Don’t fret, Android users, Google’s got your mobile payment needs covered, too. Android Pay (formerly known as Google Wallet) works with all NFC-enabled Android devices that use the KitKat 4.4 operating system or newer. Like Apple Pay, Android Pay secures transactions through tokenization, meaning a unique ID is used to represent the account information of the debit or credit card added to your profile, rather than the card number itself. Also like Apple’s offering, Android Pay can be used to store loyalty and gift cards, as well as to pay for select in-phone purchases.

You can set up your Android Pay account by opening the app and signing in with your Google account info. Here, you can opt to enable advanced security measures — which you should always do — including using a fingerprint ID to authorize purchases with your phone. Press the Add button to start linking card info to your account. When you’re all set to pay for your morning caffeine fix, unlock your phone and tap it against the shop’s NFC terminal to make a purchase.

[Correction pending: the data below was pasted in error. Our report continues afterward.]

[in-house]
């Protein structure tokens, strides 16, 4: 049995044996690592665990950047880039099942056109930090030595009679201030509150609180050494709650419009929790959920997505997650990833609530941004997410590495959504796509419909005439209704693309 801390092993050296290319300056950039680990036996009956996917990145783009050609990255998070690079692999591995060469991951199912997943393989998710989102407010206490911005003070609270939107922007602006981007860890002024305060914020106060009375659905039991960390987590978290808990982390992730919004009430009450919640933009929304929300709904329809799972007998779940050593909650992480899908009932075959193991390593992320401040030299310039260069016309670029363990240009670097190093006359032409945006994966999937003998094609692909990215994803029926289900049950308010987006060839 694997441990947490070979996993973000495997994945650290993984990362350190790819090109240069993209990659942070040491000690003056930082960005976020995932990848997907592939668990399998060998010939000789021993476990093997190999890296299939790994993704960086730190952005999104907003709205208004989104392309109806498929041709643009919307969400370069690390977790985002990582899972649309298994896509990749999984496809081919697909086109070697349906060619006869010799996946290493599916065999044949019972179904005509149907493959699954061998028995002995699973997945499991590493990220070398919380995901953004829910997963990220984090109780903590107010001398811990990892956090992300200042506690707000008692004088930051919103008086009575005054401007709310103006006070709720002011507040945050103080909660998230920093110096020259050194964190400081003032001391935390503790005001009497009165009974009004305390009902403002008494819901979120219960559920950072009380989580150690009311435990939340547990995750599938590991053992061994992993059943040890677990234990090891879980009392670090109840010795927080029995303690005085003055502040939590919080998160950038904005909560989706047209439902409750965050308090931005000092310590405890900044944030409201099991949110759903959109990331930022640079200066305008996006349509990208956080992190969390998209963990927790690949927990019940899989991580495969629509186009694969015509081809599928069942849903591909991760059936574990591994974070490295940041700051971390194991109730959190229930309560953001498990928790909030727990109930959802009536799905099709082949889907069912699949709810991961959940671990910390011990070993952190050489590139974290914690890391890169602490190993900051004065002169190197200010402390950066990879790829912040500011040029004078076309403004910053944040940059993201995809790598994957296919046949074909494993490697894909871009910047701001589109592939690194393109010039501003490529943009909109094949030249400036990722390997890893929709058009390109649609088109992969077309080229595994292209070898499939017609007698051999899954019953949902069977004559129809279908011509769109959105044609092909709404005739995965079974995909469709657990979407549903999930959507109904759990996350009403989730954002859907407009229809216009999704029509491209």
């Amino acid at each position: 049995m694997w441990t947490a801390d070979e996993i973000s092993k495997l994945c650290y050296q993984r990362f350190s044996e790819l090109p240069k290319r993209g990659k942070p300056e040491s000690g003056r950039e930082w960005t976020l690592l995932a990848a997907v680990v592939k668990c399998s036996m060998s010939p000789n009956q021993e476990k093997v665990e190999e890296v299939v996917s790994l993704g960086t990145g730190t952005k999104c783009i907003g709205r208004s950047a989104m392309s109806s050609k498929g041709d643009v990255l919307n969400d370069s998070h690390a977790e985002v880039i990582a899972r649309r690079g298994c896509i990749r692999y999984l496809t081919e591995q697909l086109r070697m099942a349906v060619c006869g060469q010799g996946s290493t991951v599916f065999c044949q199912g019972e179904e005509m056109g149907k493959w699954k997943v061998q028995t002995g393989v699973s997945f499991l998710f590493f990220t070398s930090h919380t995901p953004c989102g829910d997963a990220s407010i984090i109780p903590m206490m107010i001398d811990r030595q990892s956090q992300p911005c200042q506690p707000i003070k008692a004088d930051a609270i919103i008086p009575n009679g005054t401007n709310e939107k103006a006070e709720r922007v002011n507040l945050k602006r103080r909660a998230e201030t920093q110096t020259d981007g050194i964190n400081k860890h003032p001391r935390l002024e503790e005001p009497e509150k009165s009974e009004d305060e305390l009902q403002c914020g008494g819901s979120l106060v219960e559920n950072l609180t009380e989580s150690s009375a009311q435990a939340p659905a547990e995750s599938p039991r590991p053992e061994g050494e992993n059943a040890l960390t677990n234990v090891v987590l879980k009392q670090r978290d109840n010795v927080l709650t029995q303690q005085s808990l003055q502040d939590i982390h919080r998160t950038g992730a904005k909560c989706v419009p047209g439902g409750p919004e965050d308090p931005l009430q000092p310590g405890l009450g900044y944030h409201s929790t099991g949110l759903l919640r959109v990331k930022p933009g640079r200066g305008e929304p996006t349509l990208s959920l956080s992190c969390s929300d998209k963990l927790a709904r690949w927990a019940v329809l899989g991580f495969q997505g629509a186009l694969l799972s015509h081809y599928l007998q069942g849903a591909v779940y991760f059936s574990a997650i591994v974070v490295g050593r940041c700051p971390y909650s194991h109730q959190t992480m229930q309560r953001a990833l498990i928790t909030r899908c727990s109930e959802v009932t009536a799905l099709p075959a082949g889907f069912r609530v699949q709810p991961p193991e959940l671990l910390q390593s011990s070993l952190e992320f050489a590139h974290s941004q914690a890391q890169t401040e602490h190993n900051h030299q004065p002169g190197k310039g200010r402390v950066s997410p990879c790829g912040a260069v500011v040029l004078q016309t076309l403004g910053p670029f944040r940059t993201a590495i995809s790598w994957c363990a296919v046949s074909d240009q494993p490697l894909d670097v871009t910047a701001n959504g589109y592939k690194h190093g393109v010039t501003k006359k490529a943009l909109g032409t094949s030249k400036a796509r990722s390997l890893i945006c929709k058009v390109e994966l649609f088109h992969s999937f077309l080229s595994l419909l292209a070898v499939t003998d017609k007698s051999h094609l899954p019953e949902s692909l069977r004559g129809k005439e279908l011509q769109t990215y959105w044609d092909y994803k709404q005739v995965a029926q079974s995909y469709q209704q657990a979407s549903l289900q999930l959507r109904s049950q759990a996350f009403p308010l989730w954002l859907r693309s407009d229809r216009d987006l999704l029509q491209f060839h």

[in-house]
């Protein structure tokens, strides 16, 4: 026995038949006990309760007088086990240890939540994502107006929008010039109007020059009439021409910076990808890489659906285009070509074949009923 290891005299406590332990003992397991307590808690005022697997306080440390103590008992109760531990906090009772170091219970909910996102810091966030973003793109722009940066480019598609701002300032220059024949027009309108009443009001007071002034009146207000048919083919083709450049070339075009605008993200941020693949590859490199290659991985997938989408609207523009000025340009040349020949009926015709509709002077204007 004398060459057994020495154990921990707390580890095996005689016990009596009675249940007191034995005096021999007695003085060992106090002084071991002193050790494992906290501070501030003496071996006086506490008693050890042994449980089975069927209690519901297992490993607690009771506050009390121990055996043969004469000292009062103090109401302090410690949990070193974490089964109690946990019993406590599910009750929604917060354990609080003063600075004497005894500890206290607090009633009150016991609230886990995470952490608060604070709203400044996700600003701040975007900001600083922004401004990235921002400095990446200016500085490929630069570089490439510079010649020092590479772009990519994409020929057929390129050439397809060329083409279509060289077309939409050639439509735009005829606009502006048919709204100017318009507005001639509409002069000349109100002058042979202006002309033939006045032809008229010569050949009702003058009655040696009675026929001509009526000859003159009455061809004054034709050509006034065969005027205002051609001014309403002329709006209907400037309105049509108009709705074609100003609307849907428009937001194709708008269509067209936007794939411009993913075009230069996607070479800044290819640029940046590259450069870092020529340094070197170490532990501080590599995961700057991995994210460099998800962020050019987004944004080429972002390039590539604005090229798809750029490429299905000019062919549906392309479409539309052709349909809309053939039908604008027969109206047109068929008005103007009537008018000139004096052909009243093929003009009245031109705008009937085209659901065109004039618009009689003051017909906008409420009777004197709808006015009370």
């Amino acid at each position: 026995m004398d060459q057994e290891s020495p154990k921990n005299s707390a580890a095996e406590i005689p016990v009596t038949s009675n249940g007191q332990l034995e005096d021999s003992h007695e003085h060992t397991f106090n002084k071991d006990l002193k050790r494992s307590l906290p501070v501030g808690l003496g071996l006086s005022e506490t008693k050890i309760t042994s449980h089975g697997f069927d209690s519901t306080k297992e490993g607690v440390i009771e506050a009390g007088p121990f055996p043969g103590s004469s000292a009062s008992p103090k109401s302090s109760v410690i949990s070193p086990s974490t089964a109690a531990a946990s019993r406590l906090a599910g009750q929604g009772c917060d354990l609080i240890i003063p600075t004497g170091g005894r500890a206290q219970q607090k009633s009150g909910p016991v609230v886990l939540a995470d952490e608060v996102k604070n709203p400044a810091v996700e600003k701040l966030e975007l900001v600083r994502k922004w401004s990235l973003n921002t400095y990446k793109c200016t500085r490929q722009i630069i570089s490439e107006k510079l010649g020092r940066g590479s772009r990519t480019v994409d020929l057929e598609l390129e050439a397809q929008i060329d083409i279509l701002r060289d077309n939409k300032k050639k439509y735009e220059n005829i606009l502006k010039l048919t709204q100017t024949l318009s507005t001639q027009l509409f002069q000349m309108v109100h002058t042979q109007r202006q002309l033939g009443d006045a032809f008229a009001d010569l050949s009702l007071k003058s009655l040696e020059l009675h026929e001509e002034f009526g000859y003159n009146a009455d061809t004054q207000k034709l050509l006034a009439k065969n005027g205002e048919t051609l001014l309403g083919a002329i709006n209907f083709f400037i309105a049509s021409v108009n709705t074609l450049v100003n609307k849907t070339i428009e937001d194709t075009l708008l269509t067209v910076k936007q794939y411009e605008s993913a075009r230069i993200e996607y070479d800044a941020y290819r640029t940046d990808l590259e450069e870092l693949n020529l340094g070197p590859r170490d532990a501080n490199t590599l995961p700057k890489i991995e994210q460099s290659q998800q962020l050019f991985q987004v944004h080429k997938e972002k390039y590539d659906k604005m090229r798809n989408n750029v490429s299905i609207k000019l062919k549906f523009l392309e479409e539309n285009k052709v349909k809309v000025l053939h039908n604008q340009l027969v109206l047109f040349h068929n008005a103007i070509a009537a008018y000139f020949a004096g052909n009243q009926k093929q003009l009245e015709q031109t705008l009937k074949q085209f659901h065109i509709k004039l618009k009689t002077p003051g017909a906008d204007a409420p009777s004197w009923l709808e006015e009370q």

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Photo: Courtesy PayPal.
Available for iOS, Android, and Windows phones, the PayPal app functions as a mobile wallet in addition to letting you send money to friends and family. You’ll be paying with whatever bank accounts and credit cards are listed in your PayPal account, or with your PayPal balance (that’s a useful one for all you eBay sellers).

Your biggest hurdle to actually using PayPal will be finding a store near you that accepts the damn thing. Once you do find a place to use PayPal in-person, open the app, find the store’s name, and have the cashier scan the QR code as your payment option. You can locate stores near you here — a number of local restaurants and sandwich shops around us use the app.